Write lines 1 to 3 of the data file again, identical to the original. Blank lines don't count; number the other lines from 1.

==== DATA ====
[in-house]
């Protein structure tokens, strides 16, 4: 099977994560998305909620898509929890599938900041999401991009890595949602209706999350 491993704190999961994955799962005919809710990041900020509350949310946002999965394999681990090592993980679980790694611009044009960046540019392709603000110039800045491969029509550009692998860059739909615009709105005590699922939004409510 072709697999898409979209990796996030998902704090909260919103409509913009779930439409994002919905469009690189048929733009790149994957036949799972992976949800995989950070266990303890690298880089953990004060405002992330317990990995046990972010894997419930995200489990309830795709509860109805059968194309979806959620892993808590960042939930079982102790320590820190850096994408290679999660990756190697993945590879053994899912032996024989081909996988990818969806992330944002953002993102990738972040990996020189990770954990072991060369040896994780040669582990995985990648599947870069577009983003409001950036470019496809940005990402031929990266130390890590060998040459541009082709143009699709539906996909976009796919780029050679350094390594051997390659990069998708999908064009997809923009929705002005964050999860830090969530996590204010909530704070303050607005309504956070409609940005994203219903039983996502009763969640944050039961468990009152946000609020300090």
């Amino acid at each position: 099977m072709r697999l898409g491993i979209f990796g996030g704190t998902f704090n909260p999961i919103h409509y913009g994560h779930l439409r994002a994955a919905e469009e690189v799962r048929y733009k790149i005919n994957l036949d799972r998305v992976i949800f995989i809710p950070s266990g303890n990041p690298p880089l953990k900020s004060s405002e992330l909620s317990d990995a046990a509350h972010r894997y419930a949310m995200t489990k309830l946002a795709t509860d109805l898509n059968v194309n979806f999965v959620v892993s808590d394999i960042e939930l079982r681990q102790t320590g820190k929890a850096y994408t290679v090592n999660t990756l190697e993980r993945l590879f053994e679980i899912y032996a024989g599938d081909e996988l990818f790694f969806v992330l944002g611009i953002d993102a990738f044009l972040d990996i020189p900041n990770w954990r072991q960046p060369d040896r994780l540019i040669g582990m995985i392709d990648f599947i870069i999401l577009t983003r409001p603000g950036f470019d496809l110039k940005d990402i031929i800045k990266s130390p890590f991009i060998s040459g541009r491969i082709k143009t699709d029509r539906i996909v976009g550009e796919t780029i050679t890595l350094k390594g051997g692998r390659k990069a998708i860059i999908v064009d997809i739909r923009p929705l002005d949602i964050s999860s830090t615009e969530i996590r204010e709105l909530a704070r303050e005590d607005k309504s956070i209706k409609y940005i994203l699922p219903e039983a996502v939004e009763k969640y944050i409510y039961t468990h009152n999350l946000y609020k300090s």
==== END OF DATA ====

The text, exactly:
[in-house]
């Protein structure tokens, strides 16, 4: 099977994560998305909620898509929890599938900041999401991009890595949602209706999350 491993704190999961994955799962005919809710990041900020509350949310946002999965394999681990090592993980679980790694611009044009960046540019392709603000110039800045491969029509550009692998860059739909615009709105005590699922939004409510 072709697999898409979209990796996030998902704090909260919103409509913009779930439409994002919905469009690189048929733009790149994957036949799972992976949800995989950070266990303890690298880089953990004060405002992330317990990995046990972010894997419930995200489990309830795709509860109805059968194309979806959620892993808590960042939930079982102790320590820190850096994408290679999660990756190697993945590879053994899912032996024989081909996988990818969806992330944002953002993102990738972040990996020189990770954990072991060369040896994780040669582990995985990648599947870069577009983003409001950036470019496809940005990402031929990266130390890590060998040459541009082709143009699709539906996909976009796919780029050679350094390594051997390659990069998708999908064009997809923009929705002005964050999860830090969530996590204010909530704070303050607005309504956070409609940005994203219903039983996502009763969640944050039961468990009152946000609020300090």
């Amino acid at each position: 099977m072709r697999l898409g491993i979209f990796g996030g704190t998902f704090n909260p999961i919103h409509y913009g994560h779930l439409r994002a994955a919905e469009e690189v799962r048929y733009k790149i005919n994957l036949d799972r998305v992976i949800f995989i809710p950070s266990g303890n990041p690298p880089l953990k900020s004060s405002e992330l909620s317990d990995a046990a509350h972010r894997y419930a949310m995200t489990k309830l946002a795709t509860d109805l898509n059968v194309n979806f999965v959620v892993s808590d394999i960042e939930l079982r681990q102790t320590g820190k929890a850096y994408t290679v090592n999660t990756l190697e993980r993945l590879f053994e679980i899912y032996a024989g599938d081909e996988l990818f790694f969806v992330l944002g611009i953002d993102a990738f044009l972040d990996i020189p900041n990770w954990r072991q960046p060369d040896r994780l540019i040669g582990m995985i392709d990648f599947i870069i999401l577009t983003r409001p603000g950036f470019d496809l110039k940005d990402i031929i800045k990266s130390p890590f991009i060998s040459g541009r491969i082709k143009t699709d029509r539906i996909v976009g550009e796919t780029i050679t890595l350094k390594g051997g692998r390659k990069a998708i860059i999908v064009d997809i739909r923009p929705l002005d949602i964050s999860s830090t615009e969530i996590r204010e709105l909530a704070r303050e005590d607005k309504s956070i209706k409609y940005i994203l699922p219903e039983a996502v939004e009763k969640y944050i409510y039961t468990h009152n999350l946000y609020k300090s």